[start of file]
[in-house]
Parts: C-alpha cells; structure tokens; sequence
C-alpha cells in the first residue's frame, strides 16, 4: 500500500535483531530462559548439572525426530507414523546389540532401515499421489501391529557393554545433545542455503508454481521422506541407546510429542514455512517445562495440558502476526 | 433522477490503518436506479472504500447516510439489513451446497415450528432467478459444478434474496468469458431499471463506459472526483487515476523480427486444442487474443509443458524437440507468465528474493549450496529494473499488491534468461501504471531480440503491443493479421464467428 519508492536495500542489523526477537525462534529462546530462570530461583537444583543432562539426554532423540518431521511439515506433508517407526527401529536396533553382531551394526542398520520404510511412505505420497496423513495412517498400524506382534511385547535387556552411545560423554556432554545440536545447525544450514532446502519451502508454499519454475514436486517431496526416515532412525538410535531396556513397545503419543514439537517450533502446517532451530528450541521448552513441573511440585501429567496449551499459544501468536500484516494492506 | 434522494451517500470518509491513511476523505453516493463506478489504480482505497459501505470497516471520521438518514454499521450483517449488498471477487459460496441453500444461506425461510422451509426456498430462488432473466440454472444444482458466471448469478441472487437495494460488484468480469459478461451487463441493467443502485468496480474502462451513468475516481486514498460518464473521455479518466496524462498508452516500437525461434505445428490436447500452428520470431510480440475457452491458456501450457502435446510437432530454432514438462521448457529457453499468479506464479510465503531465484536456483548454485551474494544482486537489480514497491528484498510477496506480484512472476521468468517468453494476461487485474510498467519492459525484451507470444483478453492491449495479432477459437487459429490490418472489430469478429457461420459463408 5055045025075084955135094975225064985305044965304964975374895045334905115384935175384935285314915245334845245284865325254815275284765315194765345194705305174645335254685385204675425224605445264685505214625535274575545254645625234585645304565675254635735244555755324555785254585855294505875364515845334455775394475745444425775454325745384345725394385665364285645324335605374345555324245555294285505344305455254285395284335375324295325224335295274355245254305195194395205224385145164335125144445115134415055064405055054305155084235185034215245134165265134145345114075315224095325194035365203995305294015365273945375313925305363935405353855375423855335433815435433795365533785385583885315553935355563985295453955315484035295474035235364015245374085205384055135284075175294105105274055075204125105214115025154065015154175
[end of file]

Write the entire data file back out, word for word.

[in-house]
Parts: C-alpha cells; structure tokens; sequence
C-alpha cells in the first residue's frame, strides 16, 4: 500500500535483531530462559548439572525426530507414523546389540532401515499421489501391529557393554545433545542455503508454481521422506541407546510429542514455512517445562495440558502476526 | 433522477490503518436506479472504500447516510439489513451446497415450528432467478459444478434474496468469458431499471463506459472526483487515476523480427486444442487474443509443458524437440507468465528474493549450496529494473499488491534468461501504471531480440503491443493479421464467428 519508492536495500542489523526477537525462534529462546530462570530461583537444583543432562539426554532423540518431521511439515506433508517407526527401529536396533553382531551394526542398520520404510511412505505420497496423513495412517498400524506382534511385547535387556552411545560423554556432554545440536545447525544450514532446502519451502508454499519454475514436486517431496526416515532412525538410535531396556513397545503419543514439537517450533502446517532451530528450541521448552513441573511440585501429567496449551499459544501468536500484516494492506 | 434522494451517500470518509491513511476523505453516493463506478489504480482505497459501505470497516471520521438518514454499521450483517449488498471477487459460496441453500444461506425461510422451509426456498430462488432473466440454472444444482458466471448469478441472487437495494460488484468480469459478461451487463441493467443502485468496480474502462451513468475516481486514498460518464473521455479518466496524462498508452516500437525461434505445428490436447500452428520470431510480440475457452491458456501450457502435446510437432530454432514438462521448457529457453499468479506464479510465503531465484536456483548454485551474494544482486537489480514497491528484498510477496506480484512472476521468468517468453494476461487485474510498467519492459525484451507470444483478453492491449495479432477459437487459429490490418472489430469478429457461420459463408 5055045025075084955135094975225064985305044965304964975374895045334905115384935175384935285314915245334845245284865325254815275284765315194765345194705305174645335254685385204675425224605445264685505214625535274575545254645625234585645304565675254635735244555755324555785254585855294505875364515845334455775394475745444425775454325745384345725394385665364285645324335605374345555324245555294285505344305455254285395284335375324295325224335295274355245254305195194395205224385145164335125144445115134415055064405055054305155084235185034215245134165265134145345114075315224095325194035365203995305294015365273945375313925305363935405353855375423855335433815435433795365533785385583885315553935355563985295453955315484035295474035235364015245374085205384055135284075175294105105274055075204125105214115025154065015154175